This week on See Something Say Something, I talked to Mona Haydar about her video "Hijabi" and to Kiren Rizvi (@Gothistani) about being bitter about colonialism.
Click here to listen to the full episode.
At the end, we played a little game called "Did The English Steal This Word From Your People?", preceded by a rant about colonialism from yours truly, which you can listen to below.
During the many years of European colonialism in India, the Middle East, and Africa, many words transferred between cultures.
Most people only think of the English words that appeared in languages like Hindi, Urdu, and Arabic, but English took words from those languages as well. Can you guess which?
(All etymologies sourced from Merriam-Webster Dictionary. Also, I can't guarantee 100% of these words come directly from colonialism, but at the very least, it makes you think about the way English was influenced by other languages.)
Shampoo comes from the word “champo,” meaning massage it. A massage often accompanied a trip to the barber in the subcontinent.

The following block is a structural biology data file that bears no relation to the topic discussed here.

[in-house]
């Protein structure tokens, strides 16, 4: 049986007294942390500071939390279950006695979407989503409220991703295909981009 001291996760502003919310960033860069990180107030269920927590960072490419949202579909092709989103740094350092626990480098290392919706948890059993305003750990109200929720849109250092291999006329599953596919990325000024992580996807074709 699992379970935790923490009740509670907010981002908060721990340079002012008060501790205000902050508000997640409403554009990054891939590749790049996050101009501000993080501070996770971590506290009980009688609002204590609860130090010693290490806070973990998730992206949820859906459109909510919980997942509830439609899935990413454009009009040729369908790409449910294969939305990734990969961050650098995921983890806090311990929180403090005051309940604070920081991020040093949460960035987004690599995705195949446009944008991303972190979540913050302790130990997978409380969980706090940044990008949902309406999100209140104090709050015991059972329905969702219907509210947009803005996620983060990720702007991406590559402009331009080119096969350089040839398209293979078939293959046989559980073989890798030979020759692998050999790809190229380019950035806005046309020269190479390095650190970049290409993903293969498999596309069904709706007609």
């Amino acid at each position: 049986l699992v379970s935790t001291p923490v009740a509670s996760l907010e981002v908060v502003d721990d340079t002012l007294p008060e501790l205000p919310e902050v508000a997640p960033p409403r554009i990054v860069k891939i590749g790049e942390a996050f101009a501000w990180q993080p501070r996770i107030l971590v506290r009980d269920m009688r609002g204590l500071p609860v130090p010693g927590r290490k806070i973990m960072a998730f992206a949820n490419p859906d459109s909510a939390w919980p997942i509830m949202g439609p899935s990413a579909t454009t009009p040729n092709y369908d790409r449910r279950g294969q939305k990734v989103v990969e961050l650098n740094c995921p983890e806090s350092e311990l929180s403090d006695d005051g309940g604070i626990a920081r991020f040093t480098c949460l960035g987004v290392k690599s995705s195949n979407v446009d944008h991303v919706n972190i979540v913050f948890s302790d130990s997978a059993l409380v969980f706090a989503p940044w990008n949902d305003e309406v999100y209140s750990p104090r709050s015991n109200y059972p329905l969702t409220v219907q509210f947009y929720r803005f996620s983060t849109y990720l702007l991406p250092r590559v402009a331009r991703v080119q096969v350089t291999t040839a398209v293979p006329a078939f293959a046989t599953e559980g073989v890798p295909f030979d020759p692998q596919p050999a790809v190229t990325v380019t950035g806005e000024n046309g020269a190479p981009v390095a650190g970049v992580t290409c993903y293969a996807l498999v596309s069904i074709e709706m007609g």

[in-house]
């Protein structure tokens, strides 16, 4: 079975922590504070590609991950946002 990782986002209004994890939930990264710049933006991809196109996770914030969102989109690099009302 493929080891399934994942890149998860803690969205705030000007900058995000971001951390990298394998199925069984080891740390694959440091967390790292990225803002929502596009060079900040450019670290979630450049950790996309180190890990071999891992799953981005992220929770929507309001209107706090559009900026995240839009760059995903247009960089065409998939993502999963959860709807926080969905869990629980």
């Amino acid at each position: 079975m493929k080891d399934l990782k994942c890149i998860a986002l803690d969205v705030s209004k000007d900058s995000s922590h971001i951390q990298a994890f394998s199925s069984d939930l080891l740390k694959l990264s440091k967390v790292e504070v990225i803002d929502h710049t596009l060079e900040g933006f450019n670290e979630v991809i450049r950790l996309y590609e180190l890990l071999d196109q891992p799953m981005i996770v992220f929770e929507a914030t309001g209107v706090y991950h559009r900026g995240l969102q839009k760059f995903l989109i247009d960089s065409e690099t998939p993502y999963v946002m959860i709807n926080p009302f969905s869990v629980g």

Armada come from Spanish. The rest come from Hindi. Cummerbund literally means “closed waist." “Khaki” was the word used to refer to the dust color of the colonial officers' uniform. “Pariah” comes from the Tamil word for drummer.
"Loot" was taken from the Hindi word “loot”, which means to steal/plunder.
Thug comes from the word "Thug" or "Thugee," meaning a thief or bandit. The British were fascinated by them — and sought to eradicate them in the 1800s.
Pajama comes from Persian "pay-jama" (foot-clothing, literally) which went through Urdu to English. Checkmate comes from "Shaa Maat," meaning “the king is unable to escape” And seersucker comes from the phrase “Sir o Sakar,” meaning milk and sugar, referencing the brown and white stripes of Seersucker.
The word assassin is believed to come from the term “hasishiyyin," which refers to an Ismail Nizari group from Alamut in Iran. Though not confirmed, the hasishiyyin had a reputation for murdering powerful political opponents under the influence of hashish.
"Juggernaut" comes from Vishnu's title, Jaggnath ("Lord of the World"). The word came into English after stories of the massive carts that carried his image through the streets were told by travelers from the region.
The Arabic word gazelle is actually from the word "ghazaal," which is the name of the animal in Arabic.
Safari comes from the Arabic word “safar,” which means to travel.
Bangle comes from the word "bangli," meaning a glass bracelet.
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